From 2001 on, starting with initial research on the internet, then moving on to visits to a nearby Theravadan Buddhist Monastery, and joining a local Buddhist group in my city, I find that slowly I am beginning to slot a few pieces of life's complex jigsaw into place. I find the Buddha's take it, try it, keep it if it works or discard it if it dosn't a very honest and refreshing way of training. I havn't progressed much beyond a very basic understanding of the 'Four Noble Truths and the Eightfold Path' coupled with a very embryonic 'Calm abiding and Insight Meditation' practice.

Strange though, even with this very basic practice, I am coming around to the idea, that it's ok to stash things onto the backburner, I don't have to have answers to everything, conflict is ok. As the Buddha said He's right and so is He and Him also when the blind were feeling their way around the elephant!

Yes I too like the concept of 'using the good that is common to all religions to make the world a better place'. I very much enjoyed the film 'With One Voice' from the recent Buddha Film Festival. As for the mixing of politics and religion, there is very little I can do about it, they are mixed, they were in the days when the Buddha taught they are today, dharma is all embracing.

I am not one for skirting around the boundaries, for me conflict has to be investigated. Sure I question terrorist activities, I also question pre-emptive wars. I question the manner in which the United Nations is more and more being used as Los Vegas style slot machine, pull the handle and if you get a despicable dictator, a williness expressed through a UN veto along with the belief that errant leader and his supporters are doable then 'Bingo' you have the three cherries lined up along with the nod for military intervention. Why are we constantly on the search for conflict, who profits from this?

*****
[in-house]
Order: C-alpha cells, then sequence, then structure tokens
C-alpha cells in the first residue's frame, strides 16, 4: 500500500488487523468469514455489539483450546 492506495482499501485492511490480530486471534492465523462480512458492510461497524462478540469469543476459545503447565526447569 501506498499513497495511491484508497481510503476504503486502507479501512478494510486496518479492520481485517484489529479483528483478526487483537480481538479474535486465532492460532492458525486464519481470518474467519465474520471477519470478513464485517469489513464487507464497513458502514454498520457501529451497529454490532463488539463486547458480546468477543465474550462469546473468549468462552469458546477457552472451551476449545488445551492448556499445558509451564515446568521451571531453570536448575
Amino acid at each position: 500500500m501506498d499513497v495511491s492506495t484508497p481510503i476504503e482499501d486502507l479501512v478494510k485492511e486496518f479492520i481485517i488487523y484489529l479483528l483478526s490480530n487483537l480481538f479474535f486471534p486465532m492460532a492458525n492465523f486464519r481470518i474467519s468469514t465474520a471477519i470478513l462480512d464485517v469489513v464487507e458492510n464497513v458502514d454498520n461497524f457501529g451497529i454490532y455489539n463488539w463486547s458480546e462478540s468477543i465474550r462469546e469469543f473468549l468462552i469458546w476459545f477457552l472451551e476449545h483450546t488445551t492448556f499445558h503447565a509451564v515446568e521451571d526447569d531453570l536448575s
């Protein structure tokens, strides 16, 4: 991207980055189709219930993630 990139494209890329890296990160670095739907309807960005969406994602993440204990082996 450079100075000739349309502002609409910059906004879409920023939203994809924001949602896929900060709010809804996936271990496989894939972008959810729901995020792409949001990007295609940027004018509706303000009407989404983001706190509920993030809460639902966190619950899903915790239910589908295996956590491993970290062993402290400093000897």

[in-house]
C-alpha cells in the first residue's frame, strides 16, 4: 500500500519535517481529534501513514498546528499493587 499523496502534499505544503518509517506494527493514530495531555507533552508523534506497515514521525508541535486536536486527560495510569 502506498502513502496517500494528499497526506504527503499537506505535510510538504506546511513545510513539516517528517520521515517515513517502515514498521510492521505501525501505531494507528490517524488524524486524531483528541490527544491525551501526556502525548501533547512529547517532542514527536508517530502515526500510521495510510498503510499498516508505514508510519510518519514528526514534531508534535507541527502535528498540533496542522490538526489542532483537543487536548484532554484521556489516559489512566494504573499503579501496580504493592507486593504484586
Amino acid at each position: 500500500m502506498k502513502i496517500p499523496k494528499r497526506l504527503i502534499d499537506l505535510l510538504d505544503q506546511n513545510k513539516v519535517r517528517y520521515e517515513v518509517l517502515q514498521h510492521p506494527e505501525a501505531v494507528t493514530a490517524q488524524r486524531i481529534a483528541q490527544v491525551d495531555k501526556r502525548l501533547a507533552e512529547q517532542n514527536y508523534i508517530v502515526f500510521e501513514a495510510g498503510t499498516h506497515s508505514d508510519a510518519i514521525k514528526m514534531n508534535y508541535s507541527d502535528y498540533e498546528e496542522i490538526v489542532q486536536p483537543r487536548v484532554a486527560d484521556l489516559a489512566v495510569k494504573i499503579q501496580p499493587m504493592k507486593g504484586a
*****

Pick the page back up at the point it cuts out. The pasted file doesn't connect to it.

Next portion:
Our political systems, our leaders, and our international structures be they fiscal, military, environmental or NGA's are only as good as our own combined personal contribution. As Buddhists joining with other like minded people we can make a very important contribution and so I too look forward to Karen's Imput and participating in the forthcoming forum.

Will.Rowe's picture

It seems a bit disengenuous to lump all fundalmentalist groups together; after all, there is only one fundalmentalist religion killing others with terrorism across the globe in the name of their religion--Muslim terrorists. Most Muslims are not terrorists of course, and some have even helped in the war on terrorism, yet it is deceptive if not inaccurate to pretend that we were attacked by fundalmentalists on 9/11 (as though this were Christian, Buddhist, Hindus, or even atheists).

As for "feeling it’s about time we joined the real world?", is this the reaction of a peaceful heart? Rejoicing in a terror attack upon America does not demonstrate any Buddhist compassion or love for others; rather, this shows a heart of malace or envy.

I think most people fear "annihilation", so it is hardly a relevation that a certain group might harbor the same notion. Isn't this one of the very things that we Buddhists battle as well when we face death or anatta?

Stephen Batchelor's comments are quite interesting in advising us to look at the roots of violence. Although violence may be intrinsic to a nation-state, I think the source is ultimately a human condition. To imply violence is only the result of a certain government form would lead one to conclude that without a nation-state, violence would not be prevelant. This is easily disproved since there is much evidence demonstrating that humans have killed each other long before any centralized states came into being. His point about attacking an enemy without any anger does appear quite accurate.